The Korea Times is quoting anonymous SK Telecom executives saying that Apple is in the middle of negotiations about using an LTE-Advanced technology called carrier aggregation in the next version of the iPhone. Doing so would enable potential download speeds of 150 mbps on SK’s network, which is twice as fast as the what the iPhone 5 supports on its LTE network today.
Whether or not this deal actually comes to fruition, keep in mind that there’s a reason this report is originating in Korea: there’s very little chance this capability would be available to most Apple customers in the U.S. when the supposed device becomes available.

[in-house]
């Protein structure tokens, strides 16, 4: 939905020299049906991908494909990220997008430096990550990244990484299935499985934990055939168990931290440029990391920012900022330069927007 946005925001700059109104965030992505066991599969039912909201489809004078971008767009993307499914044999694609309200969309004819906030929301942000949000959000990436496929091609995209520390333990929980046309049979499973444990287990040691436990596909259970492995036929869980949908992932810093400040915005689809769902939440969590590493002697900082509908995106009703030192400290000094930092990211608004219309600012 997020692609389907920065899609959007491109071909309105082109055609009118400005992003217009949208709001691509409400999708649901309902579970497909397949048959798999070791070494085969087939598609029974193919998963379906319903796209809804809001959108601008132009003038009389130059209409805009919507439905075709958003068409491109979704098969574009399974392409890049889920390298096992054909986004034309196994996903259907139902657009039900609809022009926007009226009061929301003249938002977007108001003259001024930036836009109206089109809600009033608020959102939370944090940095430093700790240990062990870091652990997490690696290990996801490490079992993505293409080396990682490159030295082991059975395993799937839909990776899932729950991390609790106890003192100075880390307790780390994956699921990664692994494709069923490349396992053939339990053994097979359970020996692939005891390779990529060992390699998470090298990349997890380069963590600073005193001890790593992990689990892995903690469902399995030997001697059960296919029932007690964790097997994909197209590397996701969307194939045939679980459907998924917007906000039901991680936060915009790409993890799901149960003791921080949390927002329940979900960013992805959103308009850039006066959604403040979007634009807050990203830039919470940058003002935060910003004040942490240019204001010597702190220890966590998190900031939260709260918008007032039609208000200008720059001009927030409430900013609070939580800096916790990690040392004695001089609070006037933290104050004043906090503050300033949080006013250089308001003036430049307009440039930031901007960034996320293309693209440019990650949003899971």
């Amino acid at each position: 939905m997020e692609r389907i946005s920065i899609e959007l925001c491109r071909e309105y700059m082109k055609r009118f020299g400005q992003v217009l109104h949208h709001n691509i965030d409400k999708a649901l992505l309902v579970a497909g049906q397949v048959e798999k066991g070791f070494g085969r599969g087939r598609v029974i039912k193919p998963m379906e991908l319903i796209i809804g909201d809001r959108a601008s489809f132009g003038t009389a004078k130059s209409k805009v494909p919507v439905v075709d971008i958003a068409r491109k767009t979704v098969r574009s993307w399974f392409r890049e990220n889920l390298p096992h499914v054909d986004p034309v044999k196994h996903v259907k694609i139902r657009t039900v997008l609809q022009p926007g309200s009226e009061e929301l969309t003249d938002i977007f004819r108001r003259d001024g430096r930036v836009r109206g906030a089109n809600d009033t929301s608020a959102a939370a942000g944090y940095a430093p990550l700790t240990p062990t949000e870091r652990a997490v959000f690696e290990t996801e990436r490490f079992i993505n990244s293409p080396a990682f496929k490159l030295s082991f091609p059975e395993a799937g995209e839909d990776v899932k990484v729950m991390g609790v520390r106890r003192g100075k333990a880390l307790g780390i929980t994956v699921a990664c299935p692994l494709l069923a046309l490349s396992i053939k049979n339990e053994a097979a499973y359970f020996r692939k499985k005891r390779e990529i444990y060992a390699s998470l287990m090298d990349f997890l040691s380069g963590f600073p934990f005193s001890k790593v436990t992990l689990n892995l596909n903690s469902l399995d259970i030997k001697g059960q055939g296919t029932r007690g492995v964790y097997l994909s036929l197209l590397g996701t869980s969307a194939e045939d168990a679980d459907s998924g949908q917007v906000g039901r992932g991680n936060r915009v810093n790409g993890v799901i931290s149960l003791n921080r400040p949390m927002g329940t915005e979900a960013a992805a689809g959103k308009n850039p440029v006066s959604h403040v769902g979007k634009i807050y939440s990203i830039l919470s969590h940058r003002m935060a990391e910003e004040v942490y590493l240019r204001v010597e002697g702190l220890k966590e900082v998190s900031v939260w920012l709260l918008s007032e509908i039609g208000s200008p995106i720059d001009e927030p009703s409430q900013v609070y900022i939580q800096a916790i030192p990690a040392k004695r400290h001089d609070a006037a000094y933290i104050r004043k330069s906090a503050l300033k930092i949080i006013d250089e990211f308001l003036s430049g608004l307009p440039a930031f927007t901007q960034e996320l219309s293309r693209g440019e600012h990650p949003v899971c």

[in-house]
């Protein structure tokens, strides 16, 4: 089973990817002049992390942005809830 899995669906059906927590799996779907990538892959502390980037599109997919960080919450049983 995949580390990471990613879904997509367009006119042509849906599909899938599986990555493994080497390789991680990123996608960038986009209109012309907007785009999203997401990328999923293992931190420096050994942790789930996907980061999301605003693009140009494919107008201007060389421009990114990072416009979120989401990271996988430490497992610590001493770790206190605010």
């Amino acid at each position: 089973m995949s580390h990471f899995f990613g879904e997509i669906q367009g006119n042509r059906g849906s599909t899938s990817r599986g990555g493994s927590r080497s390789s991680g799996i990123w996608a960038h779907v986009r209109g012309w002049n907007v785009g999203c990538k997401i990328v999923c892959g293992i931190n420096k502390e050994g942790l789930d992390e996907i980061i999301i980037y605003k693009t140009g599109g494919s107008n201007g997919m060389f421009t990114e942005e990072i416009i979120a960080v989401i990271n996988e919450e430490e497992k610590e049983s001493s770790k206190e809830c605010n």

Qualcomm, which is Apple’s supplier, already makes an next-generation LTE chip for Apple’s rival Samsung, and it’s in a version of the Galaxy S 4 optimized for Korea. With Apple on track for its yearly iPhone release some time this fall, it is very likely Apple will get similarly updated chip, which includes the potential for much faster speeds.
But while such a device could work in South Korea with SK Telecom, for example, it wouldn’t work anywhere else — at least not yet.
Carrier aggregation bonds two mobile transmissions together, allowing an operator to create a kind of super-connection. SK Telecom, however, is the only global operator that currently supports the LTE upgrade, though it’s on the roadmap of most of the U.S. operators. To make full use of carrier aggregation, U.S. operators first need to build their second LTE networks, which they’ve only just begun to do. As my colleague Kevin Fitchard has written before, it’s misleading to call carrier aggregation LTE-Advanced, since it’s only the first of many steps necessary to achieve a full LTE-A network.